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JLisle

Happy crew under sail ?

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It seems as though from what I have been reading about the days of sailing vessels, the crews were not treated well or that there was a lot of tension between the officers and the men. It didn't seem like a job one would make a career out of and that there was a fair amount of desertion.
Were there ever crews that totally got a long well? Did the crews take any pride in their job, being on one ship as a team, so to speak, and making a fast run?

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I like "Life in Nelson's Navy" by Brian Lavery. I have no clue about how historically correct it is but what he writes makes sense. It wasn't all bad.

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“The days of sailing vessels “ is too broad a term. Also consider that at any given era in history, thousands tens of thousands or hundreds of thousands could be engaged in the same occupation, worldwide.  You shouldn’t assume that all engaged in the same endevour would all have the same emotional makeup. You need to be much more specific.

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Every ship would be different depending on the "owner" be it Navy or commercial, the Captain, and the crew.  And then one has to take into consideration life on land at the time.  Things were a bit harsher and harder back then.

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On 3/2/2019 at 11:30 PM, peveka said:

Well, you didn't want to get sent to the galleys to spend some quality time there ... however nice the owner ;o)

Cheers

Pieter

Again, depends on the time and place. No matter what Ben Hur shows, in ancient Greece and Rome, mediaeval Byzantium and elsewhere, and right up to the Renaissance (when everything changed because of shortage of crews) galleys were rowed by free men. It was a skilled activity.

 

And even galley slaves had rights. Some of them hoarded up a proportion of their food ration and sold it ashore. We know this because the captain wanted them deprived of the profits, but was told they had a perfect right to do it and get the benefits. (Information from the excellent book Age of the Galley. Took me by surprise, too.)

 

Steven

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And then there was the policy of motivating crews by the practice of distributing prize money. Capturing a fat enemy merchantman could be like winning the lottery for a lowly sailor on one of the naval raiders.

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13 hours ago, peveka said:

Steven, thanks for the insight. I didn't know that!

Cheers

Pieter

Yes, Hollywood has a lot to answer for, Pieter. I hadn't known it either till I read Age of the Galley. As Michael Caine would say "Not many people know dat".😉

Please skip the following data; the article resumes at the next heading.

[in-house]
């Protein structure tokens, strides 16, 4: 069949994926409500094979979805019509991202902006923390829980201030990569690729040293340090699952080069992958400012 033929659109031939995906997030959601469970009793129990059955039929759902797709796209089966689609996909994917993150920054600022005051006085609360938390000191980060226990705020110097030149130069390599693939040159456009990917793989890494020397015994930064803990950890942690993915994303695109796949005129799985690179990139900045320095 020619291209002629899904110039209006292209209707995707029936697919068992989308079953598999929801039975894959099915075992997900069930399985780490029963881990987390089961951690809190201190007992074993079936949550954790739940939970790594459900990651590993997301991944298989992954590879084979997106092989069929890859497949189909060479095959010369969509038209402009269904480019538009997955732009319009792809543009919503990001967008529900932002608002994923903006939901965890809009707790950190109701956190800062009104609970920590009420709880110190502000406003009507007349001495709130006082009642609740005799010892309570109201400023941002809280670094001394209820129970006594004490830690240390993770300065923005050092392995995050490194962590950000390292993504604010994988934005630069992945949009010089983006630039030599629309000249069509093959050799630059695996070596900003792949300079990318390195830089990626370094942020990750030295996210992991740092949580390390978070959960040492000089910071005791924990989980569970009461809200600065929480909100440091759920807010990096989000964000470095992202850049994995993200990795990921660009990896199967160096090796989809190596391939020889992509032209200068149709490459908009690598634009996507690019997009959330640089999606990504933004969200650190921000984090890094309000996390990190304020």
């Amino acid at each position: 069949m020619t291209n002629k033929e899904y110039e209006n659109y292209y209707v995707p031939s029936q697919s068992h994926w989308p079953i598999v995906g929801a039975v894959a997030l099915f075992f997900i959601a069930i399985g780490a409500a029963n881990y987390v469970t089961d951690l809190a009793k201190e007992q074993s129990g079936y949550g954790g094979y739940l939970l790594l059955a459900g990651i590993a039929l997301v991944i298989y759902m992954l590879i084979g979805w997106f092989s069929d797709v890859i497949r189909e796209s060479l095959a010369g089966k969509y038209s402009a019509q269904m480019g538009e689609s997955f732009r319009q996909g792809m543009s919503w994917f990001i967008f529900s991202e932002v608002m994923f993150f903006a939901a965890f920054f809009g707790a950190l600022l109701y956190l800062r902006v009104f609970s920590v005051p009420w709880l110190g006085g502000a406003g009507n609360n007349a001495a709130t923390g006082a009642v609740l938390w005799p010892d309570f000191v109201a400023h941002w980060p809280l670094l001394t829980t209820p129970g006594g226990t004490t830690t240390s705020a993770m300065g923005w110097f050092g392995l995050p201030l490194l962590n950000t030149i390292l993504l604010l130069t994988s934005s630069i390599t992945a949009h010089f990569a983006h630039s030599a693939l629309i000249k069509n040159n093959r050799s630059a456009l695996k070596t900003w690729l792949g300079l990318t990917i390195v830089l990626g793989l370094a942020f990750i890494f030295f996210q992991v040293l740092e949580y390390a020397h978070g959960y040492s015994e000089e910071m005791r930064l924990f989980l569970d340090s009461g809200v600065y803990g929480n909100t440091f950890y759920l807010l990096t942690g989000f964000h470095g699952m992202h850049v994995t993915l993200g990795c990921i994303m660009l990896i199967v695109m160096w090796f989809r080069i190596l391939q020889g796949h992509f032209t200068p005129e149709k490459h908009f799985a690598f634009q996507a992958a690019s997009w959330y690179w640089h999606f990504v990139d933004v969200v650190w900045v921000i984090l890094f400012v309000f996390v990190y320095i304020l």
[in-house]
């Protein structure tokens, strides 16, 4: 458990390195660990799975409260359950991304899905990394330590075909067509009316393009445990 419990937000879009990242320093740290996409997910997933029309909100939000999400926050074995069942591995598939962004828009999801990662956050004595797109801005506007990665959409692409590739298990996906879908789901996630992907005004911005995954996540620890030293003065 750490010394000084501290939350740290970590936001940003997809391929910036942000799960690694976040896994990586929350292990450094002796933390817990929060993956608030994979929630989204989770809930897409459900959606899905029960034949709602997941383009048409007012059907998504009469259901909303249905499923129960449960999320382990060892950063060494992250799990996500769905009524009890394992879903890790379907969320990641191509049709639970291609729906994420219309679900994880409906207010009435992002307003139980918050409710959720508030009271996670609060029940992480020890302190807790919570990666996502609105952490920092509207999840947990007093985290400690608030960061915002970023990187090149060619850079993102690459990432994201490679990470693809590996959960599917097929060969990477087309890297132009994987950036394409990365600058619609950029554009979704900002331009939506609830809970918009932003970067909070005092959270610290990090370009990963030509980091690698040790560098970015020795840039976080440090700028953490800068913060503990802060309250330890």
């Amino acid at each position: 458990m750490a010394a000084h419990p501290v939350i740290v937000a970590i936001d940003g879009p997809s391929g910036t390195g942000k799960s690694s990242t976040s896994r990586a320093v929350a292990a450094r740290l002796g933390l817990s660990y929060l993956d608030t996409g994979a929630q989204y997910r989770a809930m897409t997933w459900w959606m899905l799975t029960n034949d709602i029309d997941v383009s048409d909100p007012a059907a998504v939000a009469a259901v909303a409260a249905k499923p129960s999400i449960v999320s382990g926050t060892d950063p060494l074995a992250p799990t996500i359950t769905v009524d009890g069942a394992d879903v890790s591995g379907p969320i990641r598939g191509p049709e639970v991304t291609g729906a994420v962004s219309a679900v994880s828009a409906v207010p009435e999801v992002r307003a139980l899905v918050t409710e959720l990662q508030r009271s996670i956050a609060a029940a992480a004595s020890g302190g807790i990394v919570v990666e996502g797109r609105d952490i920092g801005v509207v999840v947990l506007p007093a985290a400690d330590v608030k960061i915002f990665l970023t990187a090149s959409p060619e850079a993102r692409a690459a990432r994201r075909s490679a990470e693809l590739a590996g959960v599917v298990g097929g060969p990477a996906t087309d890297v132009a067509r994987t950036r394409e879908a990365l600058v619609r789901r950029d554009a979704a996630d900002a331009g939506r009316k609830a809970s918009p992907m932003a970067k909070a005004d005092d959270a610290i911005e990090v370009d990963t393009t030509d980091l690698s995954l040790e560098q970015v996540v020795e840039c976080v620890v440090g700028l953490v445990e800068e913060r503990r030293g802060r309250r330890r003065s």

Steven

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Yes, the days of sailing vessels is a broad term and I must say that in my original post I hadn't considered that. I was thinking mostly of a range in the 1600's to late 1800's. However, some brought up much earlier years and after some thought conditions aboard ship through the ages would be a very interesting read.
Thank you all for your thoughts.

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One has to also look at the alternatives the men had and how the conditions were on land then and there. Crews main recruited from the lower echelons of society - being an agricultural labourer could be equally bad and depriving, if you had a bad landowner. And it was even more difficult to escape, if you were a serf. Serfdom wasn't lifted around Europe until the middle of the 19th century or even later.

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And if you were lucky enough to be in Britian's Royal Navy, you had one of the first real guaranteed veterans' pension systems to look forward to. In those days, that was a huge benefit.

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With the possible exception of the American sailor during he American Revolution, seagoing pay could be very lucrative. In merchant ships the crews often were paid  by the cargo. A successful voyage made for good money all around. The same has already been said about prize money on warships. Privateers almost never had a problem signing a crew if the right captain was involved. I think the whaling industry was also done in much the same manner. The more whales the larger the payoff. There was more than one man who after a few voyages was able to buy some land of his own to farm or start up a small store or whatnot to provide a more comfortable existence for himself and his family.

 

The big exception was as I already said, the American Revolutionary War. The Continental Congress had little or no money to pay crews and throughout the war years struggled to fill ship rosters. Sometimes the ship sat at anchor for months trying to get a crew together. There were no shortages of seamen or men willing to go to sea. But the privateers paid better and also out numbered the Continental ships,especially in he last few years of the war. Some Continental sailors, and officers for that matter, were never paid the monies owed to them from serving in the Continental Navy.

 

By the same token it has been said that  the Colonial sailor was also an independent spirit and did not take kindly to rough handling by officers or captain. Even the noted short tempered and tough task master John Paul Jones admitted that he at times had to go to great lengths in dealing with Colonial sailors.He was not always successful.  

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